During the first two weeks of June, the UT’s Forensic Anthropology Center—which oversees the Body Farm—welcomed 48 law enforcement officers from all over the country to its Outdoor Recovery Course, a 40-hour training program for those involved in the recovery of human remains.
“During the class, participants learn the proper procedures for recovery of human remains in outdoor settings, which requires a different approach from recovering remains in an indoor crime scene,” said Dawnie Steadman, director of the FAC and UT professor of anthropology. ” They often realize the value of having an anthropologist with them on the scene.”
Throughout the week-long class, participants had the opportunity to learn about the role certain insects play in human decomposition, how to correctly map and recover remains from a surface and a burial site, basic principles of forensic odontology—applying dental science to the identification of remains—and how to best manage the recovery of remains from fire scenes.
“Many of our participants come from towns where the nearest forensic anthropologist is too far away or work for offices that cannot afford a full-time expert. Here they learn all they need to accurately recover remains while preserving evidence, a crucial part of any justice process,” said Giovanna Vidoli, assistant director of the Forensic Anthropology Center and coordinator of the summer professional courses.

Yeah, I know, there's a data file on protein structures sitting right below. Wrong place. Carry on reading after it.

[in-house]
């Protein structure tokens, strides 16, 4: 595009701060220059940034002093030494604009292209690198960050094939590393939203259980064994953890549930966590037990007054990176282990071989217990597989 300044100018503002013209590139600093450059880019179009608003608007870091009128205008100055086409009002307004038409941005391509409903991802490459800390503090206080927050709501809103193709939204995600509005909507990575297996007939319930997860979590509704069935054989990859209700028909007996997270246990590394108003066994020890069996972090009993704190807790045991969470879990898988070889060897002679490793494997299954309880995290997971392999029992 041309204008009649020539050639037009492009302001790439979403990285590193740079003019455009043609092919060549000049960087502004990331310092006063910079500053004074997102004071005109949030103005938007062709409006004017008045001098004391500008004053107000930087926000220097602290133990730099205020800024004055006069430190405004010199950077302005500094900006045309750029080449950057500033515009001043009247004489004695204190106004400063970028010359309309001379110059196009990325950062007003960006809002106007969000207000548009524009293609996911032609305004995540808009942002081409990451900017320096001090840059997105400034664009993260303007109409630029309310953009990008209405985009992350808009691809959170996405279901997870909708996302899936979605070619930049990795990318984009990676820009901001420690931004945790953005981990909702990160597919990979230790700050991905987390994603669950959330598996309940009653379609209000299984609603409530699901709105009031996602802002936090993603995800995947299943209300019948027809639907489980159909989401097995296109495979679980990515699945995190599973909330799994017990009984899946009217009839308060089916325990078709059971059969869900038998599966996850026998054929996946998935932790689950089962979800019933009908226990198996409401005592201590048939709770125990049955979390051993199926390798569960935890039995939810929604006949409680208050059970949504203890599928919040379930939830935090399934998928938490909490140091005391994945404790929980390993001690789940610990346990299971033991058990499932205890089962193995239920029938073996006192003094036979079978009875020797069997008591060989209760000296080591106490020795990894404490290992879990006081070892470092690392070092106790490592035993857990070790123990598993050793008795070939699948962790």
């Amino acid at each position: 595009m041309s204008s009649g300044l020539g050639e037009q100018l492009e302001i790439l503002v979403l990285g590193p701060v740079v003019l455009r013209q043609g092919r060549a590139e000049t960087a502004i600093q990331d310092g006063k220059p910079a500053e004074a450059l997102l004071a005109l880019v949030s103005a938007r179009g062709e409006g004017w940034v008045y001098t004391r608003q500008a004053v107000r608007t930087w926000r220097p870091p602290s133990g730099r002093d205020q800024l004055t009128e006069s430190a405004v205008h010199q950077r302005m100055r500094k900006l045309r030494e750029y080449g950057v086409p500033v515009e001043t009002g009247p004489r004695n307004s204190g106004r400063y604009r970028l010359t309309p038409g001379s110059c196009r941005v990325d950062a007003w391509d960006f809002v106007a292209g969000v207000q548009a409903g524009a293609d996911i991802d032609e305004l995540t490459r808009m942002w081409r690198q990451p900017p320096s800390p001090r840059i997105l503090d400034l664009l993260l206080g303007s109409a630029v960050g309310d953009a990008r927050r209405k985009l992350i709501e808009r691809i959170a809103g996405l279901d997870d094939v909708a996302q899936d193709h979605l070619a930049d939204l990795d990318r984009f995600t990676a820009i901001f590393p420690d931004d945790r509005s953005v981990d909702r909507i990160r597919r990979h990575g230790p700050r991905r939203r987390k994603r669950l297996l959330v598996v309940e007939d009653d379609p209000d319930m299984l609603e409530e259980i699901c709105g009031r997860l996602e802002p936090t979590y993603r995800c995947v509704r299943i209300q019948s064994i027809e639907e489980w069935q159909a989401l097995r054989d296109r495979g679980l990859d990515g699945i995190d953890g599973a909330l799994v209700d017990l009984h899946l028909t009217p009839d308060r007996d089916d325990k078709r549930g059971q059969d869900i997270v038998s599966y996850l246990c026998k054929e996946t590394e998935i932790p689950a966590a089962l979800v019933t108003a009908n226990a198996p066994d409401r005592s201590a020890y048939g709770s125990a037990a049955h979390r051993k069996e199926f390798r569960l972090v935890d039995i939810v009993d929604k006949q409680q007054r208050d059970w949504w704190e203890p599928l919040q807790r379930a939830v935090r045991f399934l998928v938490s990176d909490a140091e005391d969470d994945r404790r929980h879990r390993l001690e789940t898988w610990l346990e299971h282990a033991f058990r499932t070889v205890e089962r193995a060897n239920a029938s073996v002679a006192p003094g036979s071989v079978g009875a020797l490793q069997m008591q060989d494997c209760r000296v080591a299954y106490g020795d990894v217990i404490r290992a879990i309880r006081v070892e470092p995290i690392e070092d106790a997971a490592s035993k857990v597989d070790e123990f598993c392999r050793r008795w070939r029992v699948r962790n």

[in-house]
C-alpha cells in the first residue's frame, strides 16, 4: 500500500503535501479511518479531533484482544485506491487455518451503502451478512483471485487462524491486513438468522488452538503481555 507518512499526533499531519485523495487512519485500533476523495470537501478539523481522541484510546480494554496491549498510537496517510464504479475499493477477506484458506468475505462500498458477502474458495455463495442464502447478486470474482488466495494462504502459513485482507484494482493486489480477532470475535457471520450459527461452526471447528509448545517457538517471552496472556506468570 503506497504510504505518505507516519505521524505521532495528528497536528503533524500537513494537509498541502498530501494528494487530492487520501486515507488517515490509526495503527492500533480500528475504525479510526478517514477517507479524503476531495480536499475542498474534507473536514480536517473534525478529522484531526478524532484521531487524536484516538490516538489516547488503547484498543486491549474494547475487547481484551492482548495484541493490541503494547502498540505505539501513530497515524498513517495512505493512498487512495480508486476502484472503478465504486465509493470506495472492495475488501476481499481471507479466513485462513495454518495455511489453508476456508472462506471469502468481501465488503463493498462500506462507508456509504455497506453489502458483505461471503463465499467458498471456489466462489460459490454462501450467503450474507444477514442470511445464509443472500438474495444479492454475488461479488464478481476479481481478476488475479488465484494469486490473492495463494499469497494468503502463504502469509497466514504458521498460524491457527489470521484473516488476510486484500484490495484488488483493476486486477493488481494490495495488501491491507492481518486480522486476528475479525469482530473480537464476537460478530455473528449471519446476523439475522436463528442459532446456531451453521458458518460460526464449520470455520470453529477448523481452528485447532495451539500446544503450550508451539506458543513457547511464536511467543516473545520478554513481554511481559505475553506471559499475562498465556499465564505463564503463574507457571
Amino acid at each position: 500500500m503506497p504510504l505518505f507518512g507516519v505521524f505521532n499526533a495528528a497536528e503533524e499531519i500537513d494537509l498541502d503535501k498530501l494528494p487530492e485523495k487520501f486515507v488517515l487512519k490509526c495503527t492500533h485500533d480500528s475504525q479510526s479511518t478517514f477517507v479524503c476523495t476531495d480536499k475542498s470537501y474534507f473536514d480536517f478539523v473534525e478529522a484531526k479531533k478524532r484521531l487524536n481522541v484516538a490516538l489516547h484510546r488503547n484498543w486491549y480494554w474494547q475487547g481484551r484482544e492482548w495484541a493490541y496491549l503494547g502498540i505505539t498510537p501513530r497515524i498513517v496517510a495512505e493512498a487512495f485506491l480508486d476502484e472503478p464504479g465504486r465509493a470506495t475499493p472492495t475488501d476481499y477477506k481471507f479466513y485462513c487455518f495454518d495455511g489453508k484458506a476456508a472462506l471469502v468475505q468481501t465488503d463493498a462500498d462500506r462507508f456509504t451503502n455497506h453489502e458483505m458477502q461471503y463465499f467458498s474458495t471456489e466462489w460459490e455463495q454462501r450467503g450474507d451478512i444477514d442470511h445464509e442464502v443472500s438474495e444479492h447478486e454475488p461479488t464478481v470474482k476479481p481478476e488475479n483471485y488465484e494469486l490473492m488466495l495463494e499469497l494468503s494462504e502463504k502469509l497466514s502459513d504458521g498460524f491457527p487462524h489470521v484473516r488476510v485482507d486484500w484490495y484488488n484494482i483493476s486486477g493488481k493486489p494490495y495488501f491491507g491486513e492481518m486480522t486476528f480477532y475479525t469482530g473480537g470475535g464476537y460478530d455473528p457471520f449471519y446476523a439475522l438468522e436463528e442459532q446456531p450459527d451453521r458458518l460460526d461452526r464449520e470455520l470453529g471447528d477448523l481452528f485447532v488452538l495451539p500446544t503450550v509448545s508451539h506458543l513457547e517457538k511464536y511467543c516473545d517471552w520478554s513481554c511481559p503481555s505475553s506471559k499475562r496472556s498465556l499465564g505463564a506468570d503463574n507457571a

A search for justice through forensic anthropology is precisely what motivated Manchester, New Hampshire, detective Lucas Hobbs to take part in this year’s summer cohort at the Body Farm, which is formally known as the Anthropology Research Facility. In 2018, Hobbs participated in the identification of Elizabeth Lamotte, who had gone missing in New Hampshire in 1984. Her remains were found in Tennessee in 1985 but were not identified as Lamotte until 2018.
Police believe that Lamotte, whose body was found just off Interstate 81 in Greene County, Tennessee, was a victim of serial killer Terry Rasmussen.
“Working on the cold-case team, I often find myself taking part in human remains recovery missions. It was during one of these cases that I first heard of the Body Farm from an FBI colleague, so I am very excited to be here today,” Hobbs said. “It’s a very surreal opportunity. The things I am learning here will help me do a better job to keep my community safe.”
A list of the FAC’s short courses can be found online. To be considered for admission, participants must be employed as medical examiners, death investigators, law enforcement officers, or other related occupations.
Media coverage: WBIR, June 19
Andrea Schneibel (865-974-3993, firstname.lastname@example.org)